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Alumnus' signature will become the most collectable in the country

3 November 2011

Chris Salmon (BSc 1990) is Executive Director, and Banking & Chief Cashier for the Bank of England. This week the new £50 note was issued and features Mr Salmon's signature, which without it, the bank note would not be legal tender.

"The signature of a former Bristol University student is about to become the most collectable in the country," reports the Bristol Evening Post.

Chris Salmon (BSc 1990) is Executive Director, and Banking & Chief Cashier for the Bank of England. This week the new £50 note was issued and features Mr Salmon's signature, without which the bank note would not be legal tender.

Salmon was appointed to his current role from 1 April 2011 and has several key responsibilities: the security and effective operation of real time gross settlement in the UK’s high value payment systems (CHAPS and CREST); along with the Bank’s Sterling Markets Division he is also responsible for the provision of liquidity to the market and settlement banks; the issuing and effective distribution of banknotes and their security against counterfeiting;  and the provision of banking services, focusing on high-value government banking.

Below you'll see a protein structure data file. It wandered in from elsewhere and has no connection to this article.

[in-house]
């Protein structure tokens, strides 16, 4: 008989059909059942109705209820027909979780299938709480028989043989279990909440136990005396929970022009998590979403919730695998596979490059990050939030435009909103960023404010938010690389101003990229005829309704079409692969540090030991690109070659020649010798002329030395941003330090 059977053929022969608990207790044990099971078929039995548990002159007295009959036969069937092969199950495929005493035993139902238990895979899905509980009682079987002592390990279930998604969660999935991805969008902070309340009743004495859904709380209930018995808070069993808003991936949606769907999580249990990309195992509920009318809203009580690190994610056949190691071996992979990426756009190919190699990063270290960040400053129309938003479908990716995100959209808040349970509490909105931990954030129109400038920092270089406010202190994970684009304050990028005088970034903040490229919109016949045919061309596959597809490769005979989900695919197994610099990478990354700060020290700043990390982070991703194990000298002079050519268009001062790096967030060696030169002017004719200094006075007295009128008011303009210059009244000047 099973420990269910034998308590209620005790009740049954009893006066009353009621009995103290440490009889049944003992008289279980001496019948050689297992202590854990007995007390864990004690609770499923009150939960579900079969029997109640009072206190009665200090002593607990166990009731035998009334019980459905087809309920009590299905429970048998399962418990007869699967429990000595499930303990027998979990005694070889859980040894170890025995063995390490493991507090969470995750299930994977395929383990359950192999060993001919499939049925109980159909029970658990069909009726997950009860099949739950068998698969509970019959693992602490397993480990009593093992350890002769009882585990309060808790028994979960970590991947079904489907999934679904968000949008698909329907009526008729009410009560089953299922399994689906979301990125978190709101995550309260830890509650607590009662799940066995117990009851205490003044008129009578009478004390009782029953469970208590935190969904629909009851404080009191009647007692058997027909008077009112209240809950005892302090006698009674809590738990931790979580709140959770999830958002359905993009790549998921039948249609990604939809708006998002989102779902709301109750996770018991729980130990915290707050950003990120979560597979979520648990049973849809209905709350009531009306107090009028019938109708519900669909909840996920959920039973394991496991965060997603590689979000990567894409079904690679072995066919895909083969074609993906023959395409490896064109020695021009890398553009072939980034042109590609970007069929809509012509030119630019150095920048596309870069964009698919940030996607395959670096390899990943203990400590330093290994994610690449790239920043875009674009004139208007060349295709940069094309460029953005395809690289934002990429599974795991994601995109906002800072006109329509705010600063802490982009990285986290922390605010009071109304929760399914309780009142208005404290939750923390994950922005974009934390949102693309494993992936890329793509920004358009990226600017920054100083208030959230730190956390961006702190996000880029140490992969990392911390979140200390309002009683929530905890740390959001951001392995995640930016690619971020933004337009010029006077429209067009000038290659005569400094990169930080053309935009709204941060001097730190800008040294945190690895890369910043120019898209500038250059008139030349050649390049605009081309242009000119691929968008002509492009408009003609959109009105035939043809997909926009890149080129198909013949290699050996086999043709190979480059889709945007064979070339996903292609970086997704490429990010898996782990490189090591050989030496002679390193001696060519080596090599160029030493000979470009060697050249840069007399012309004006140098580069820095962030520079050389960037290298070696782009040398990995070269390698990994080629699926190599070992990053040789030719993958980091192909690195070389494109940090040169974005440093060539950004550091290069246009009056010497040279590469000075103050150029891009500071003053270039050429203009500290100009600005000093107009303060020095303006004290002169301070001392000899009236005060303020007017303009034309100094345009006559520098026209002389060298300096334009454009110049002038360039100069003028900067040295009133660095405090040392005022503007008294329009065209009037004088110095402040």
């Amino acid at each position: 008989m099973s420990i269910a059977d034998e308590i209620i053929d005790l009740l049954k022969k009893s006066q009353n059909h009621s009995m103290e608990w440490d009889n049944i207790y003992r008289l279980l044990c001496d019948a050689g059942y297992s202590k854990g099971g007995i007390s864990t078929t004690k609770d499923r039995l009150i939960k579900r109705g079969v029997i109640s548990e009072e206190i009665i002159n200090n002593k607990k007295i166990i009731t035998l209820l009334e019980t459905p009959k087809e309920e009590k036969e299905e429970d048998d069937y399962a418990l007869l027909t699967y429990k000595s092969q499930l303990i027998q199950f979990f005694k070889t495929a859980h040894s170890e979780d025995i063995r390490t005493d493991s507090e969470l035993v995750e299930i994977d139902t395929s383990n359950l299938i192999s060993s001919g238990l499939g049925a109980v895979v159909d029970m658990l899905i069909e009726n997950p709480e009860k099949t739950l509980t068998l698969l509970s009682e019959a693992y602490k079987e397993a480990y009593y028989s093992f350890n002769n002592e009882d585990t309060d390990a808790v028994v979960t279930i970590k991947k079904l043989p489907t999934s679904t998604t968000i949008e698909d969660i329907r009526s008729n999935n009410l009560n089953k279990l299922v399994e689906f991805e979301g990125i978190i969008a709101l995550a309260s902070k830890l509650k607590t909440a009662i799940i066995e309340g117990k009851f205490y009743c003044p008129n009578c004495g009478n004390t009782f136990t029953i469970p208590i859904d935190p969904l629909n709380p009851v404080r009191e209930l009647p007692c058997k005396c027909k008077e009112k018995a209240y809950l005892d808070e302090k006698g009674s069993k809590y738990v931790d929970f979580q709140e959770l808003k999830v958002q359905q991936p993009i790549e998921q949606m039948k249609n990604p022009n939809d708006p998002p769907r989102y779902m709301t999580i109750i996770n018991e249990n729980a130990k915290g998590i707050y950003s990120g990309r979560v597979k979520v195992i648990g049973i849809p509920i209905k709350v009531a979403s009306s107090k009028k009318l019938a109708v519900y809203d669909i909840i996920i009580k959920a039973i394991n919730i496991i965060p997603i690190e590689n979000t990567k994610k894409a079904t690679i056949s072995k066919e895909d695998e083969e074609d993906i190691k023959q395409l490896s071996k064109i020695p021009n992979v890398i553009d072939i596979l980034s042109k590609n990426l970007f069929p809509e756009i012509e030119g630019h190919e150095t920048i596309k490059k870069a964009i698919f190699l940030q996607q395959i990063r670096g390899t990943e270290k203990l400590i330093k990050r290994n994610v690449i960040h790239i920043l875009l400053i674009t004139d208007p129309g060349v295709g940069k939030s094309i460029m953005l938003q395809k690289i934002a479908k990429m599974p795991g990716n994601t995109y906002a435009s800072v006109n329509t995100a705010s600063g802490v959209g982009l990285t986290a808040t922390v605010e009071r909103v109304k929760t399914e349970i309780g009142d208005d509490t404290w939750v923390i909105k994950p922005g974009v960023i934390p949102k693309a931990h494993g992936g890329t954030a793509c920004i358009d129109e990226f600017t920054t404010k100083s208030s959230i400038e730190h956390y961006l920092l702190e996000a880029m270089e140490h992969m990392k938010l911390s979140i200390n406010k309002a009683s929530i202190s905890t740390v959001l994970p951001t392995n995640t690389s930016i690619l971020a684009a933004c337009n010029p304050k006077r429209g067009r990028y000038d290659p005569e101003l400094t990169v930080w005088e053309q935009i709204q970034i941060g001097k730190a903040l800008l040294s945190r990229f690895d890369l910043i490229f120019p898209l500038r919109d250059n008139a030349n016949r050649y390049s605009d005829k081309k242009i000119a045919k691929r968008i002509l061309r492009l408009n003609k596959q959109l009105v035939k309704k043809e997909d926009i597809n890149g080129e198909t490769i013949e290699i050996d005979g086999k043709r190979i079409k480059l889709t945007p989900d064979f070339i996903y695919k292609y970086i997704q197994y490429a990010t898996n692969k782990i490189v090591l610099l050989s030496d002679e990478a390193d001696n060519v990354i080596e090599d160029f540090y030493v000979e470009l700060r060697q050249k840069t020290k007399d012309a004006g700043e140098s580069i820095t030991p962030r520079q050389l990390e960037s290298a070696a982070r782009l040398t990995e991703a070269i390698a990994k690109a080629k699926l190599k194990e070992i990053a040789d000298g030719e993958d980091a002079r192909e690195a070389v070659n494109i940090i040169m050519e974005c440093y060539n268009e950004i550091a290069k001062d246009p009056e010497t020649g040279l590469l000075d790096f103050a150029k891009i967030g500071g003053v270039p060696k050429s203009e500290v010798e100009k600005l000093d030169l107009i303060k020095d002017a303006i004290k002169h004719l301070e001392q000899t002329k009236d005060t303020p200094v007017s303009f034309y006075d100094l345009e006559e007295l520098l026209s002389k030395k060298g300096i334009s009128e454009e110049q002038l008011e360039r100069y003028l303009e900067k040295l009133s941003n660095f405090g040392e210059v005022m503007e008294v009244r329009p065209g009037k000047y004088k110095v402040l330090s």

Chris ran the Bank’s Sterling Markets Division for two years before being appointed to his current role, with responsibility for the implementation of the Bank’s monetary and financial stability market operations, including the Quantitative Easing programme. Prior to that, he was the Governor’s Private Secretary during a period dominated by the financial crisis that began in August 2007. If you'd like to know more information please visit the Bank of England website.

Salmon speaks to the Bristol Evening Post:

"As well as a first for our banknote art and being the first to bear my signature, the new £50 will deliver a significant update in security features, carrying eight features for cash users compared to the five of its predecessor."